Experts: Countries should look to China for water management solutions
The 18th World Water Congress is underway in China's Beijing. Alongside nearly 700 Chinese water resource professionals, the five-day event has gathered some 600 international delegates from 60 countries and regions to share their knowledge and experience in water resources management, and work towards achieving "Water for All: Harmony between Humans and Nature."
International delegates lauded China's role in developing remedies to large-scale problems in the field of water management within its own borders and beyond.
"It might be that some of the interesting solutions and programs we heard this morning from the minister and other participants at the opening session are the solutions that can be very effectively shared by other countries," said Slobodan Simonovic, chairperson of the International Conferences on Flood Management.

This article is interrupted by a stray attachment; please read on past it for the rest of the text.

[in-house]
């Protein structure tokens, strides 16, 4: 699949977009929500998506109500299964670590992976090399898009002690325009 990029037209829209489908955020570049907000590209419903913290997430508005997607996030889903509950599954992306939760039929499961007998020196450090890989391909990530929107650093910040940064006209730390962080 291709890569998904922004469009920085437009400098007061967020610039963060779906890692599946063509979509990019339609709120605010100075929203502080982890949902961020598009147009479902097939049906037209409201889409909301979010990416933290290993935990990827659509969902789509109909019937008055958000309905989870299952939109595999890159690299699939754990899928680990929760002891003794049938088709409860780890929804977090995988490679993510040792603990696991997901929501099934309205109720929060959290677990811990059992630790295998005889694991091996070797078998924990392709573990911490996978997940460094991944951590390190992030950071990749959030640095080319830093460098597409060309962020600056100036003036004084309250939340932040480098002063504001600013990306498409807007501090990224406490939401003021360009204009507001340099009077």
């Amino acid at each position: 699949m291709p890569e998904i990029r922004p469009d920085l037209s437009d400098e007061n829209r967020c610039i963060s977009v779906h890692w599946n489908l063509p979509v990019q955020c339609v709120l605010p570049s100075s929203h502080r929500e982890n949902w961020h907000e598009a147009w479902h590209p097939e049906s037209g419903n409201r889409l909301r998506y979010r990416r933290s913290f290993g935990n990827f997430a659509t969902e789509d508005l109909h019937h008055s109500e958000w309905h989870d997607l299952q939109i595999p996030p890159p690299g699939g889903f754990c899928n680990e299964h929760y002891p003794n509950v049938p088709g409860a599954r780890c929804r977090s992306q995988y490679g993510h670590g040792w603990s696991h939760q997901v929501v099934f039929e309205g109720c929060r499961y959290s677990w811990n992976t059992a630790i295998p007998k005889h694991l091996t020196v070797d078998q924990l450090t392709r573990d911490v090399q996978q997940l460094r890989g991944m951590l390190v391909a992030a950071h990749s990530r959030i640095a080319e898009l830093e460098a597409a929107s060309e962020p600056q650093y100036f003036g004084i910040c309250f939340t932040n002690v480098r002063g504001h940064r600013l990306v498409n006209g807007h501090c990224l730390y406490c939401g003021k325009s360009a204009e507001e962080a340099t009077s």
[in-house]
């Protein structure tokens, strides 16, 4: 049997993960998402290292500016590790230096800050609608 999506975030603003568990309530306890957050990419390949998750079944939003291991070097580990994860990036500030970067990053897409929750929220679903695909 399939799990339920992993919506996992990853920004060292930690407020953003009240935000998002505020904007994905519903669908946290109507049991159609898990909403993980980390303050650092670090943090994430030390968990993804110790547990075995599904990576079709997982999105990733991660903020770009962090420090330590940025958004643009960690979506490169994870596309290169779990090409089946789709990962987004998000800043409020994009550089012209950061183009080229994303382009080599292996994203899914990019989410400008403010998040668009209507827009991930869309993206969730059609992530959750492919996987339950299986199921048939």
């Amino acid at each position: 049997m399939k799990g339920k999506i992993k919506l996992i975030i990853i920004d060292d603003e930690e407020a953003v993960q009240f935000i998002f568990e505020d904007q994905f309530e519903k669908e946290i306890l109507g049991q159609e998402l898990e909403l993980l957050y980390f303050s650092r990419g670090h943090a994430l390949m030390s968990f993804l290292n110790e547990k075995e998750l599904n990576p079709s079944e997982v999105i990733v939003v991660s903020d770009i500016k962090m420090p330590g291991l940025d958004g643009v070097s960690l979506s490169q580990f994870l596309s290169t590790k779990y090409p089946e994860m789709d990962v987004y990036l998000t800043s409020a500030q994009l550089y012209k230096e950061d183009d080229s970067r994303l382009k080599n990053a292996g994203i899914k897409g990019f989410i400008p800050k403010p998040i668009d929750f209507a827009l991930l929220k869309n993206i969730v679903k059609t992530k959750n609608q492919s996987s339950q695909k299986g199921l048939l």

"You have a very big potential for building up infrastructure, not only in China, but, of course, in Africa and in the Asian region of the world. So, it could be really beneficial if we are, let's say, learning from the Chinese expertise," said Peter Kovacs, Director of the River Basin Management and Water Protection Department, Hungary's Ministry of Interior.
Data shows that China's water use per 10,000 yuan of GDP (about $1,373.08) has dropped by 46.5 percent from 2012, and its water use per 10,000 yuan of industrial value added dropped more than 60 percent.
Experts said such achievements highlight why countries around the world should look to China when drafting solutions to water challenges.
"China's water experience is huge, and China needs to provide to the world all these solutions in water security first but also to provide access to water for the whole, not only in urban cities but also in the rural areas. It's very important to find the good balance between the water for humankind and water for nature," said Loic Fauchon, President of the World Water Council.
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